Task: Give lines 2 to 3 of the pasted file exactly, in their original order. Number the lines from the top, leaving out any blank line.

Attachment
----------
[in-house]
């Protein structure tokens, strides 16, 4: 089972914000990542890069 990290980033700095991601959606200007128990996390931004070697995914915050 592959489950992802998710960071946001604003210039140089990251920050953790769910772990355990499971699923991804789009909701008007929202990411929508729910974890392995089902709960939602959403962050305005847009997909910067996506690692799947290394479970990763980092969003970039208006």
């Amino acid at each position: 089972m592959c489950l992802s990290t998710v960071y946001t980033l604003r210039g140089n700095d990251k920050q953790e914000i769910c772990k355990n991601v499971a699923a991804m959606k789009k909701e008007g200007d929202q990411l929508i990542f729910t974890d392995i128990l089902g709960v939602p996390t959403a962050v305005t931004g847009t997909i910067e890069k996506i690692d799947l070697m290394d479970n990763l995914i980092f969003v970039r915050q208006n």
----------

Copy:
């Protein structure tokens, strides 16, 4: 089972914000990542890069 990290980033700095991601959606200007128990996390931004070697995914915050 592959489950992802998710960071946001604003210039140089990251920050953790769910772990355990499971699923991804789009909701008007929202990411929508729910974890392995089902709960939602959403962050305005847009997909910067996506690692799947290394479970990763980092969003970039208006």
């Amino acid at each position: 089972m592959c489950l992802s990290t998710v960071y946001t980033l604003r210039g140089n700095d990251k920050q953790e914000i769910c772990k355990n991601v499971a699923a991804m959606k789009k909701e008007g200007d929202q990411l929508i990542f729910t974890d392995i128990l089902g709960v939602p996390t959403a962050v305005t931004g847009t997909i910067e890069k996506i690692d799947l070697m290394d479970n990763l995914i980092f969003v970039r915050q208006n």